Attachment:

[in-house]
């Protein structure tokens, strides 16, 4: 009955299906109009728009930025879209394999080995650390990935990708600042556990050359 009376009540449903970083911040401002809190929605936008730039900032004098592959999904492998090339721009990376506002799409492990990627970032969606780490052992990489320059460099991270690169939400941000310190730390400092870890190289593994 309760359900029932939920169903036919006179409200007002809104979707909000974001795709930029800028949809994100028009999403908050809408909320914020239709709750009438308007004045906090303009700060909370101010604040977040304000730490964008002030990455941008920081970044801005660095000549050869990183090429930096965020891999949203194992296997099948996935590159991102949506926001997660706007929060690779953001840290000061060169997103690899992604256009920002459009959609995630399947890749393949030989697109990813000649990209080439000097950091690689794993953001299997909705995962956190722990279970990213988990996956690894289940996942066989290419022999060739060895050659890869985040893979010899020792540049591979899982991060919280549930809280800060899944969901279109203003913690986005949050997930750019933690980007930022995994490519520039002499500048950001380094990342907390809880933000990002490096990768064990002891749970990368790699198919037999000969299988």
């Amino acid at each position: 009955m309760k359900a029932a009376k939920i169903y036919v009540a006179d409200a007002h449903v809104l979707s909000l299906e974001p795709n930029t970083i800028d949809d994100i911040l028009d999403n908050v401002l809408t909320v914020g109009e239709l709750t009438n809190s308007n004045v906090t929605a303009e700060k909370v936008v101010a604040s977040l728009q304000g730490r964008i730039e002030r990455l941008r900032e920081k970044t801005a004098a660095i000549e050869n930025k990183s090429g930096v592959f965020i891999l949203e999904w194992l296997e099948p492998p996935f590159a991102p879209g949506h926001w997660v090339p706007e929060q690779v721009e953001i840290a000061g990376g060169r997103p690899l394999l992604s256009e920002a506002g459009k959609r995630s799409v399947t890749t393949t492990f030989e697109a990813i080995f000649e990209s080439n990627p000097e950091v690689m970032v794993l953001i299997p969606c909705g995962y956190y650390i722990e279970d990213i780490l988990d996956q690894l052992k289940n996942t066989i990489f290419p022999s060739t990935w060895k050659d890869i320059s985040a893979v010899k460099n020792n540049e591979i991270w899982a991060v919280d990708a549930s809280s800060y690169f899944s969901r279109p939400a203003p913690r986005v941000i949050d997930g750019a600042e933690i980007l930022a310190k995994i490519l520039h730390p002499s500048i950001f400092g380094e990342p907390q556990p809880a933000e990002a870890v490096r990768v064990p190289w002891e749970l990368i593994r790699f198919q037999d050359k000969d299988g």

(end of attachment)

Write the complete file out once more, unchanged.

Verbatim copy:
[in-house]
């Protein structure tokens, strides 16, 4: 009955299906109009728009930025879209394999080995650390990935990708600042556990050359 009376009540449903970083911040401002809190929605936008730039900032004098592959999904492998090339721009990376506002799409492990990627970032969606780490052992990489320059460099991270690169939400941000310190730390400092870890190289593994 309760359900029932939920169903036919006179409200007002809104979707909000974001795709930029800028949809994100028009999403908050809408909320914020239709709750009438308007004045906090303009700060909370101010604040977040304000730490964008002030990455941008920081970044801005660095000549050869990183090429930096965020891999949203194992296997099948996935590159991102949506926001997660706007929060690779953001840290000061060169997103690899992604256009920002459009959609995630399947890749393949030989697109990813000649990209080439000097950091690689794993953001299997909705995962956190722990279970990213988990996956690894289940996942066989290419022999060739060895050659890869985040893979010899020792540049591979899982991060919280549930809280800060899944969901279109203003913690986005949050997930750019933690980007930022995994490519520039002499500048950001380094990342907390809880933000990002490096990768064990002891749970990368790699198919037999000969299988």
């Amino acid at each position: 009955m309760k359900a029932a009376k939920i169903y036919v009540a006179d409200a007002h449903v809104l979707s909000l299906e974001p795709n930029t970083i800028d949809d994100i911040l028009d999403n908050v401002l809408t909320v914020g109009e239709l709750t009438n809190s308007n004045v906090t929605a303009e700060k909370v936008v101010a604040s977040l728009q304000g730490r964008i730039e002030r990455l941008r900032e920081k970044t801005a004098a660095i000549e050869n930025k990183s090429g930096v592959f965020i891999l949203e999904w194992l296997e099948p492998p996935f590159a991102p879209g949506h926001w997660v090339p706007e929060q690779v721009e953001i840290a000061g990376g060169r997103p690899l394999l992604s256009e920002a506002g459009k959609r995630s799409v399947t890749t393949t492990f030989e697109a990813i080995f000649e990209s080439n990627p000097e950091v690689m970032v794993l953001i299997p969606c909705g995962y956190y650390i722990e279970d990213i780490l988990d996956q690894l052992k289940n996942t066989i990489f290419p022999s060739t990935w060895k050659d890869i320059s985040a893979v010899k460099n020792n540049e591979i991270w899982a991060v919280d990708a549930s809280s800060y690169f899944s969901r279109p939400a203003p913690r986005v941000i949050d997930g750019a600042e933690i980007l930022a310190k995994i490519l520039h730390p002499s500048i950001f400092g380094e990342p907390q556990p809880a933000e990002a870890v490096r990768v064990p190289w002891e749970l990368i593994r790699f198919q037999d050359k000969d299988g």